• The well-established approach to the assessment of the quantum of compensation under

s.392 of the Act is to apply the “Sprigg formula”. That formula is derived from the Australian Industrial Relations Commission Full Bench decision in Sprigg v Paul’s Licensed Festival Supermarket.4

 

The approach in Sprigg is as follows:

Step 1: Estimate the remuneration the employee would have received, or have been likely to have received, if the employer had not terminated the employment (remuneration lost).

 

Step 2: Deduct monies earned since termination. Workers’ compensation payments are deducted but not social security payments. The failure of an applicant to mitigate his or her loss may lead to a reduction in the amount of compensation ordered.

 

Step 3: Discount the remaining amount for contingencies.

 

Step 4: Calculate the impact of taxation to ensure that the employee receives the actual amount he or she would have received if they had continued in their employment.

 

 

Step 5: Assess the figure against the compensation cap.

 

  • Applying the above formula to this case I calculate the order for compensation as follows:

 

  • The Applicant would have received or been likely to receive remuneration by way of workers’ compensation payments in the period since his termination until 15 August 2024 if he had not been dismissed in accordance with the following:

 

  • 11 October 2023 to 31 October 2023 – 3 weeks at $1,900 per week – $5,700
  • 1 November 2023 to 16 May 2024 (being estimated date of second surgery)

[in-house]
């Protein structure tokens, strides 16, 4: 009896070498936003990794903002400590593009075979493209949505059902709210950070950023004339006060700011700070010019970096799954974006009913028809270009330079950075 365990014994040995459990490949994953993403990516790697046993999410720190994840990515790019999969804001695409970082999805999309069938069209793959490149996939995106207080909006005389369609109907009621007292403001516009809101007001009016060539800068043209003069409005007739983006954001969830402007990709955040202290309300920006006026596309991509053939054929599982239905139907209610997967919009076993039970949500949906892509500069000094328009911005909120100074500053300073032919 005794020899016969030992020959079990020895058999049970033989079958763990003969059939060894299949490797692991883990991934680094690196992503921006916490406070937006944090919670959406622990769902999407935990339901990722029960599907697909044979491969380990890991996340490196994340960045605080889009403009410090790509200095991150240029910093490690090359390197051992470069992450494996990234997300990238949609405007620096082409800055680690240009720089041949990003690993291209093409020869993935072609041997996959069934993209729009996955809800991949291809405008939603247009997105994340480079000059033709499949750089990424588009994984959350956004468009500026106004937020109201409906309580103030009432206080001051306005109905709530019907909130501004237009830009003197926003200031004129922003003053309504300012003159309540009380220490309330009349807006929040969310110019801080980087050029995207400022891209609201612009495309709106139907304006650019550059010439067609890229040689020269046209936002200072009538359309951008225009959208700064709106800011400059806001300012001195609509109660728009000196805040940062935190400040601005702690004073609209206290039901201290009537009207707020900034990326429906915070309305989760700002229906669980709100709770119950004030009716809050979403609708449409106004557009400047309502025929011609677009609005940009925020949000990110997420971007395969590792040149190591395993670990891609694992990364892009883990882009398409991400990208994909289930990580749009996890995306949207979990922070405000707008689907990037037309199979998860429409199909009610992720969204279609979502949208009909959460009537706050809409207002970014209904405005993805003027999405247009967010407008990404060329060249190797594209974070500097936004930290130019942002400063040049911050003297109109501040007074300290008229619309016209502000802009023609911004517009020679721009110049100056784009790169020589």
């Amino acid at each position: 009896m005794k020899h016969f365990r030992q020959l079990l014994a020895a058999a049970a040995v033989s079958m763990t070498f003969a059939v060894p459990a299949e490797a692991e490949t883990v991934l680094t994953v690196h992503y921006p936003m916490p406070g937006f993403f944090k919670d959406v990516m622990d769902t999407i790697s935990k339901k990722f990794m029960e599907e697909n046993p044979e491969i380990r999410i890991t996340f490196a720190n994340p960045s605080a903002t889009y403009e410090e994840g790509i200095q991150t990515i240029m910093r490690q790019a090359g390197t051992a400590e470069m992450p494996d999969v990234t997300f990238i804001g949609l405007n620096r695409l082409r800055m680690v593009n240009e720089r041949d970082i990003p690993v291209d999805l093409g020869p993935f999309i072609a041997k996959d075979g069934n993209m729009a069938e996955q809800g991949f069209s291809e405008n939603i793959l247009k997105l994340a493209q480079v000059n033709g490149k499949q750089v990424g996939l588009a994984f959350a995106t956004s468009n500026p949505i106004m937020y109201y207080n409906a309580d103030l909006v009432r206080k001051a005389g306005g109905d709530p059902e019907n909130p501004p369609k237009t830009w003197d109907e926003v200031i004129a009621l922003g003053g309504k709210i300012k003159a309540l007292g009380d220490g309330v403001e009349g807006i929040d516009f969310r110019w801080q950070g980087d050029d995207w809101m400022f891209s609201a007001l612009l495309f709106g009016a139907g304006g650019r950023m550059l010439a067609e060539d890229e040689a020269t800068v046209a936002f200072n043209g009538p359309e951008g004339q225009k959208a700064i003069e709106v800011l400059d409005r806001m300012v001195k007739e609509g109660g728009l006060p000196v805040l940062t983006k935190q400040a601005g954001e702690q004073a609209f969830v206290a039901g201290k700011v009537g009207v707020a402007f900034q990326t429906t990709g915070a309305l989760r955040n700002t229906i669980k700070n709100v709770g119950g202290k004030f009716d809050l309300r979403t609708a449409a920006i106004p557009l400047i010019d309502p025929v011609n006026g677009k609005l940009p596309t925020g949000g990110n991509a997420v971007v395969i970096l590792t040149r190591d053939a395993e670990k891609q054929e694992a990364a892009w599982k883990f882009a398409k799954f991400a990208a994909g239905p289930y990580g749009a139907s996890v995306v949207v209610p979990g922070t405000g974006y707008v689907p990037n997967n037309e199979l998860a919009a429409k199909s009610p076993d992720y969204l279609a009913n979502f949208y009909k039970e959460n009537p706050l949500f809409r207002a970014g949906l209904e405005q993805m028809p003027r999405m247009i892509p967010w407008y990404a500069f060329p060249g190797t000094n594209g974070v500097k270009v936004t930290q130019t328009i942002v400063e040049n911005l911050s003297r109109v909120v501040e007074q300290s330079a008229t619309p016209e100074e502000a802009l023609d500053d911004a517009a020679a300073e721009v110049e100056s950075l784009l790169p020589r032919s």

– 28 weeks at $1,640 per week – $45,920

  • 16 May to 15 August 2024 (being estimated period of post-surgery recovery) – 13 weeks at $1,640 per week – $21,320
  • 16 August 2024 – 10 October 2024 – (8-week period after Applicant is fully recovered from surgeries and fit for full pre-injury duties and therefore not entitled to receive weekly workers compensation payments) – 8 weeks at

$1,900 being pre-injury average weekly earnings – $15,200 Total – $88,140

  • Deduct remuneration earned between the date of dismissal and the date of the making of an order for compensation – 11 October 2023 to 31 October 2024 (3 weeks at $1,900 per week – $5,700) and 1 November 2023 to 5 February 2024 (14 weeks at $1,640 – $22,960) and between the making of the order for compensation and the actual payment (3 weeks at $1,640) – $4,920.

 

Total – $33,580

 

Less further deduction for remuneration likely to be earned as workers compensation payments from 26 February until 15 August 2024 (24 weeks at

$1,640) – $39,360

 

  • Balance – $15,200 less discount for contingencies at 25% – $3,800.
  • Amount of order $11,400 (gross).

 

  • The amount proposed does not exceed the compensation cap. Having regard to the circumstances as a whole, I do not consider an order in this amount to be clearly inadequate or clearly excessive. The gross amount should be adjusted for taxation purposes in accordance with the principles described in Shorten & Ors v. Australian Meat Holdings Pty Ltd.5

 

  • For the reasons outlined above, I consider that the Applicant was unfairly dismissed and a payment of $11,400 (gross) should be paid by the Respondent to the Applicant as compensation in lieu of reinstatement as an appropriate remedy.

 

  • An order requiring payment of this amount will issue ”

 

Hahn v Hewitt Holdings Bathurst Pty Ltd (2024) FWC 299 delivered 5 February 2024 per Roberts DP